Sideoats Grama Bouteloua curtipendula***
Silky Wild Rye Elymus villosus
Sky Blue Aster Aster azureus***
Smooth Blue Aster Aster laevis***
Smooth Penstemon (white) Penstemon digitalis***
Solomon's Seal Polygonatum canaliculatum ***
Spiderwort Tradescantia ohiensis***
Spiked Lobelia Lobelia spicata***
Stiff Coreopsis Coreopsis palmate***
Stiff Gentian Gentianella quinquefolia***
Stiff Goldenrod Solidago rigida ***
Sweet Everlasting Gnaphalium obtusifolium
Sweet Joe-Pye-Weed Eupatorium purpureum
Switch Grass Panicum virgatum***
Tall Bellflower Campanula Americana ***
Tall Boneset Eupatorium altissimum
Thimbleweed Anemone virginiana
Turk's Cap Lily Lilium michiganense
Virgin's Bower Clematis virginiana
White False Indigo Baptisia leucantha ***
White Heath Aster Aster ericoides ***
White Prairie Clover Petalostemum candidum***
Whorled Loosestrife Lysimachia quadrifolia***
Wild Garlic Allium canadense***
Wild Blue Indigo Baptisia australis ***
Wild Lupine Lupinus perennis***
Wild Quinine Parthenium integrifolium***
Wild Senna Cassia hebecarpa***
Winged Loosestrife Lythrum alatum***
Yellow Coneflower Ratibida pinnata ***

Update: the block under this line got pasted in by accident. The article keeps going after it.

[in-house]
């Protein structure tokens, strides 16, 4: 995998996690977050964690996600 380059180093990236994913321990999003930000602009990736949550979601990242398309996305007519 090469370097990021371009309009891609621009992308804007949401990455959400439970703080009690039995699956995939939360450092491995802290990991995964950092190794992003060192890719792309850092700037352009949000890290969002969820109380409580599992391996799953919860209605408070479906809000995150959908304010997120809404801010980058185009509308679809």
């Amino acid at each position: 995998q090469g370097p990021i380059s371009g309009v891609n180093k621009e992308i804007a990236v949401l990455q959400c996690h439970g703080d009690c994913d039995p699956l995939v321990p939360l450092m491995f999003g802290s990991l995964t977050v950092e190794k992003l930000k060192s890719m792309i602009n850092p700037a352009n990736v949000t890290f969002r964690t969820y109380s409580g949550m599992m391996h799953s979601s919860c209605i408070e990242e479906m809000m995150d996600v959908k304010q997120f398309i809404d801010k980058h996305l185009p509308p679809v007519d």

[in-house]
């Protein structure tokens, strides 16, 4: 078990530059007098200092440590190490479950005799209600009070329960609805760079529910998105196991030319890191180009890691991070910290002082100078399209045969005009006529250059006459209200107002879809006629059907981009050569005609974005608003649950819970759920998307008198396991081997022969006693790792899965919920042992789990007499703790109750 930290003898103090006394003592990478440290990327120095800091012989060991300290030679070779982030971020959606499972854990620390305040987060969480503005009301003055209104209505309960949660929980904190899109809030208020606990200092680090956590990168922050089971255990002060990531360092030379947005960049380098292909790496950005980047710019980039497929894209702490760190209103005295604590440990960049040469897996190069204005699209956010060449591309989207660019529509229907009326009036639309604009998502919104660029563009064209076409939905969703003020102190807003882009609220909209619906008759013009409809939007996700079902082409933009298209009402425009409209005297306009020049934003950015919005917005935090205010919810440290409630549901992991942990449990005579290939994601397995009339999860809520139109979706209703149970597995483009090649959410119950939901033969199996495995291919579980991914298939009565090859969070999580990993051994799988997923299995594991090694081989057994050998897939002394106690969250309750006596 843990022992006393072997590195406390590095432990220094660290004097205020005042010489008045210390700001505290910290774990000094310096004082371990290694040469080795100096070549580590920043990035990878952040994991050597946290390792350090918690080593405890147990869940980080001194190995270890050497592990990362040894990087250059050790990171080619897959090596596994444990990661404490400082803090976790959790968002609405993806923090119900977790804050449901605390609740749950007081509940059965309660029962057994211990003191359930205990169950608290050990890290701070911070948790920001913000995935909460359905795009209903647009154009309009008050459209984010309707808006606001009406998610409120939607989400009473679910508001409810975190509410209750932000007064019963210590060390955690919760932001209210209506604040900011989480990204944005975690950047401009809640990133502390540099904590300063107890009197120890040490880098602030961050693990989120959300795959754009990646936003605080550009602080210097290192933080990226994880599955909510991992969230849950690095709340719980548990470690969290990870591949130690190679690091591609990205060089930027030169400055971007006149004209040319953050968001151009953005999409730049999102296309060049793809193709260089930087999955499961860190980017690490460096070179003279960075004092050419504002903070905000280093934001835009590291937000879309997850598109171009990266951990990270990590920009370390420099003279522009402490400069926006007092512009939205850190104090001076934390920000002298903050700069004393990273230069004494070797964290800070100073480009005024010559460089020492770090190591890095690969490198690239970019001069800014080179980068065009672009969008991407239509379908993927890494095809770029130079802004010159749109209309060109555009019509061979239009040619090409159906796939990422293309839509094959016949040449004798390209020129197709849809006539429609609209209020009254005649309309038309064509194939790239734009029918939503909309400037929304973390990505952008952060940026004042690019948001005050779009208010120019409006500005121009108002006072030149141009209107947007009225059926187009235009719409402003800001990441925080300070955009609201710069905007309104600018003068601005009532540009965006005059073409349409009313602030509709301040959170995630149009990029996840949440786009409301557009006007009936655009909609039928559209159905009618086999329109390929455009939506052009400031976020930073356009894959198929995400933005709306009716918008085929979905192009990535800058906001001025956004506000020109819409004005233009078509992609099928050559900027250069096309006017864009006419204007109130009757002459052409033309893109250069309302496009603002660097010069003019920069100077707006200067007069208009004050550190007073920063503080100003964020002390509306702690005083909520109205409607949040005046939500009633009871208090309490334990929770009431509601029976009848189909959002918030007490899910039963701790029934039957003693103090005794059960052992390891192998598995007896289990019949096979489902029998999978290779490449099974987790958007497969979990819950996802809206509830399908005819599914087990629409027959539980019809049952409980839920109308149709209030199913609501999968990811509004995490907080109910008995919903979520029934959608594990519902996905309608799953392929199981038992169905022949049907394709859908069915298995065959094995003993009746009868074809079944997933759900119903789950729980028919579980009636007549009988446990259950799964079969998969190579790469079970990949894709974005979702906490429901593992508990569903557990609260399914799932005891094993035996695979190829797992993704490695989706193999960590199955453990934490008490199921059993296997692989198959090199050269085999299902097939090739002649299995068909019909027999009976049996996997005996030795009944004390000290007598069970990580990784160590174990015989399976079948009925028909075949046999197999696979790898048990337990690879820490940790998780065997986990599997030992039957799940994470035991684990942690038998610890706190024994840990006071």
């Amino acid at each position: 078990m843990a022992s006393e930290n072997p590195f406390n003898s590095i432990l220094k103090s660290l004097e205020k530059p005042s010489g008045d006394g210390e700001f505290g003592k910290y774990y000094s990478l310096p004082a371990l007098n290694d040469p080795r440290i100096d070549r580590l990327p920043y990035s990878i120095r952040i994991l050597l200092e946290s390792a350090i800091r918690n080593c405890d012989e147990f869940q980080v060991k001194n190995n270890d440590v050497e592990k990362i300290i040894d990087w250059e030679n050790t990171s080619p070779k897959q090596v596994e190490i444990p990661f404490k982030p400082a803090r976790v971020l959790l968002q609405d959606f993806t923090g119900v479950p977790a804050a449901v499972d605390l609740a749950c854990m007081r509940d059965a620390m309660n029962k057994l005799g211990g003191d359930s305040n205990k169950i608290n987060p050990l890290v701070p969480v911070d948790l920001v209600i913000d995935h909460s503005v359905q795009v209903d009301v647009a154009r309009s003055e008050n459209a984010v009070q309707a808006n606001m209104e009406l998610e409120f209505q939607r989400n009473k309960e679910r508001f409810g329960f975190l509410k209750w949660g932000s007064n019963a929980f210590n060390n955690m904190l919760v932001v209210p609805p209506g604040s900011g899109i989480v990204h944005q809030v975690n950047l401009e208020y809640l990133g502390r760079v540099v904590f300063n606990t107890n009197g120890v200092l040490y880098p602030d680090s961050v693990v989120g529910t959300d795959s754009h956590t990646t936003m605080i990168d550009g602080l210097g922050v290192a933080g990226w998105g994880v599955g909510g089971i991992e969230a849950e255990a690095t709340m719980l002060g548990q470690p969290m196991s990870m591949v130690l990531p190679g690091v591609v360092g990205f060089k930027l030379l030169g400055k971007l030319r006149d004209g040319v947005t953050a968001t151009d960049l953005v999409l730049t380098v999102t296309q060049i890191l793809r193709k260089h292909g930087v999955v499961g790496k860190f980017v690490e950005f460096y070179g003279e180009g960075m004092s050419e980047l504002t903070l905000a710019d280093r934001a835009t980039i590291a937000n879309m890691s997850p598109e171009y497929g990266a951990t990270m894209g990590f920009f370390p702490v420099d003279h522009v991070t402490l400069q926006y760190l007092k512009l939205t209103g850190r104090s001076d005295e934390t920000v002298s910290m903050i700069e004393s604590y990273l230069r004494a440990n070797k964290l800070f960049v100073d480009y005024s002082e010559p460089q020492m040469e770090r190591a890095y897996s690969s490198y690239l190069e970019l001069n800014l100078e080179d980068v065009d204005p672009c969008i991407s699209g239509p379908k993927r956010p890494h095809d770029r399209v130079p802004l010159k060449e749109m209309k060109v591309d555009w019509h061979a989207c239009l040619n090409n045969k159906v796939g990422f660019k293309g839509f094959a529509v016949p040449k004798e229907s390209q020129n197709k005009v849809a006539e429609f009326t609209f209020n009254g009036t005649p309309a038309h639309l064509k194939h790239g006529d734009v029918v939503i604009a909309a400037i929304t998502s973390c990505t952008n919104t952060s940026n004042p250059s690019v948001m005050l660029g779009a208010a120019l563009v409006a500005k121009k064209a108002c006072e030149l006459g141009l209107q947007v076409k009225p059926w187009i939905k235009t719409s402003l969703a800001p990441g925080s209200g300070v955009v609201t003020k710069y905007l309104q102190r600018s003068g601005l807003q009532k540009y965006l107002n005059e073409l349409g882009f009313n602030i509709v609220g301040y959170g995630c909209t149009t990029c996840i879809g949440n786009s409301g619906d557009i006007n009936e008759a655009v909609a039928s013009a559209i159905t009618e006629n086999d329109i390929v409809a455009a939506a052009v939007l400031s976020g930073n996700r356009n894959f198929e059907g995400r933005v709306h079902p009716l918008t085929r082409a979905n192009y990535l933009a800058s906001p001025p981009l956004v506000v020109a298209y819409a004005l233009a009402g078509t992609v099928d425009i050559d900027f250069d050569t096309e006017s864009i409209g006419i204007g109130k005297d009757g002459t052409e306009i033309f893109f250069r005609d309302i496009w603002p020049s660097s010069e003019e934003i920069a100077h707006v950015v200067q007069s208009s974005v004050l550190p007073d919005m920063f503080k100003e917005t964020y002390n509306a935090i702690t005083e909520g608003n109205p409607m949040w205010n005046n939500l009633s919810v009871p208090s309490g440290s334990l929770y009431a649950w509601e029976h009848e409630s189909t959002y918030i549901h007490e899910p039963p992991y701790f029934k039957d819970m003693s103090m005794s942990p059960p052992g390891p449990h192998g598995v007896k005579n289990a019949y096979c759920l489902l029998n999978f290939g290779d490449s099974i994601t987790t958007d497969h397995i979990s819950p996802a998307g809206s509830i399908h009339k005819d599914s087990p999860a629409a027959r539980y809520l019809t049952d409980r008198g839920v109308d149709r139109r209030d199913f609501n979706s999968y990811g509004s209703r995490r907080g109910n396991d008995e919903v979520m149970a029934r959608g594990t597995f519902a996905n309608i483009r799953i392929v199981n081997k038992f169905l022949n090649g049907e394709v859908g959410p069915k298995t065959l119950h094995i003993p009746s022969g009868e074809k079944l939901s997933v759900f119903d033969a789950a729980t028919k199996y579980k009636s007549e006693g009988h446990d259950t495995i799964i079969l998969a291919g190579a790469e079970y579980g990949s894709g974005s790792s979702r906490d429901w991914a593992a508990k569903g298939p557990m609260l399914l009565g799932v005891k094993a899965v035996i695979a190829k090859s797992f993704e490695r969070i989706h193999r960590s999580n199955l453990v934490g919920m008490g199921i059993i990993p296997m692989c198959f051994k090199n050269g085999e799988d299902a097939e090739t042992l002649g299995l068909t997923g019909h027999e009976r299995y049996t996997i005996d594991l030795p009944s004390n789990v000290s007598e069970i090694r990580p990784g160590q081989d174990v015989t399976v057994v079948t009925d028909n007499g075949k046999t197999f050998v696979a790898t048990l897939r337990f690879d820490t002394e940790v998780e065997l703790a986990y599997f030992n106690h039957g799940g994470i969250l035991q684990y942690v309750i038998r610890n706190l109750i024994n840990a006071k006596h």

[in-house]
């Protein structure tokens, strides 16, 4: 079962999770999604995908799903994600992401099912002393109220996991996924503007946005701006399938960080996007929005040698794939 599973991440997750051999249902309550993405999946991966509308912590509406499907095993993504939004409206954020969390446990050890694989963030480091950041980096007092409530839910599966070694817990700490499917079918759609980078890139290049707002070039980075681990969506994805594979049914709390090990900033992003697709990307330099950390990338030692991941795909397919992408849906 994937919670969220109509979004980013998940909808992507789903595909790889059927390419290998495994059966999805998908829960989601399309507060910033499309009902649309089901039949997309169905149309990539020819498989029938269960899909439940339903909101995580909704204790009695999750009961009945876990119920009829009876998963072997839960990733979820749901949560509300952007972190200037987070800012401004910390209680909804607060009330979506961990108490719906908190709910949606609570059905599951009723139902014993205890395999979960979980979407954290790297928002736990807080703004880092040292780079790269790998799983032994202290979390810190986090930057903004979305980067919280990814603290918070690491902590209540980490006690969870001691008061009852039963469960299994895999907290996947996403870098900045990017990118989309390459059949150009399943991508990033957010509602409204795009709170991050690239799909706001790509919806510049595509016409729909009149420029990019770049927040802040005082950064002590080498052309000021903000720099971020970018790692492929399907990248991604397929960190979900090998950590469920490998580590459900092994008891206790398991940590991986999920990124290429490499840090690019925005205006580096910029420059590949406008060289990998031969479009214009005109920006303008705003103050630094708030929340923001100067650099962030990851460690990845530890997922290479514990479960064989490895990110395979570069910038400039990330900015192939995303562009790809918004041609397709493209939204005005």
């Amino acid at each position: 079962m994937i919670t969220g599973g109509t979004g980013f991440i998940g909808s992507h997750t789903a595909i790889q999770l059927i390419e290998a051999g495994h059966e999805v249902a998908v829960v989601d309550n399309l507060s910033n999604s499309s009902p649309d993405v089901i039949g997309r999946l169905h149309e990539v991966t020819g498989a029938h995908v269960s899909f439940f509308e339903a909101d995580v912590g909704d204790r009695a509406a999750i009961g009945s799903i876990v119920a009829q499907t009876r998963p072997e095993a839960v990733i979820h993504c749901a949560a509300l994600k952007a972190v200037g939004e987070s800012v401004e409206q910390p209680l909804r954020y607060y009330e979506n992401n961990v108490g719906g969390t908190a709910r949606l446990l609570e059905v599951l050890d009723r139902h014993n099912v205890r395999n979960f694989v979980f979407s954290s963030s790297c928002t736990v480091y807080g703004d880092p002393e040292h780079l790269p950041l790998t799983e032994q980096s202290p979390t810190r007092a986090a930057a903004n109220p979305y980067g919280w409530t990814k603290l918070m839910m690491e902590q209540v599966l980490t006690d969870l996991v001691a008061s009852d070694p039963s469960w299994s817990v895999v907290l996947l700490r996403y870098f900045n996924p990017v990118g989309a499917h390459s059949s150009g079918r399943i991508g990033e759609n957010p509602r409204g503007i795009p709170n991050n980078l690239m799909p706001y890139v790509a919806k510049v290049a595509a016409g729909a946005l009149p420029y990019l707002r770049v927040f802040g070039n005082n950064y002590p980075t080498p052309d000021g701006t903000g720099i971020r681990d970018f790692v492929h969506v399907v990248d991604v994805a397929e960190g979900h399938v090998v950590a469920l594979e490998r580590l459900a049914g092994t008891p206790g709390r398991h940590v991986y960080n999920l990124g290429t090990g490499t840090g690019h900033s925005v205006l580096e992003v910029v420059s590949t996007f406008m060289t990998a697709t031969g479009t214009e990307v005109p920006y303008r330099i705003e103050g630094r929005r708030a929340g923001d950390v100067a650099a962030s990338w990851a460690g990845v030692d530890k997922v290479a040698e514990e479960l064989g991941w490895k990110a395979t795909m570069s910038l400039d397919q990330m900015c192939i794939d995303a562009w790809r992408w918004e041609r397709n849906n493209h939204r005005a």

Zigzag goldenrod Solidago flexicaulis***

December 2002 - Volunteers Help Enhance the Path

By Sue Reindollar
(Photos by Bob Chiesa)


Click on image to view

We finally have some sturdy benches in the Glenwood Children's Park. A generous grant from MG&E when the bike path was being constructed provided the materials, and Rich Chiesa, a senior at West High and son of Bob and Carey Chiesa, 2230 Keyes, constructed the three wooden benches. The construction project fulfilled Rich's requirement for Eagle Scout. Two of the benches are placed in the wayside area near the drinking fountain along Glenway and a third bench is located in the playground area. Currently we are working with the Friends of Lake Wingra to explore the possibility of installing an information kiosk located near the drinking fountain.


Click on image to view Click on image to view Click on image to view Click on image to view
(Click on an image to view)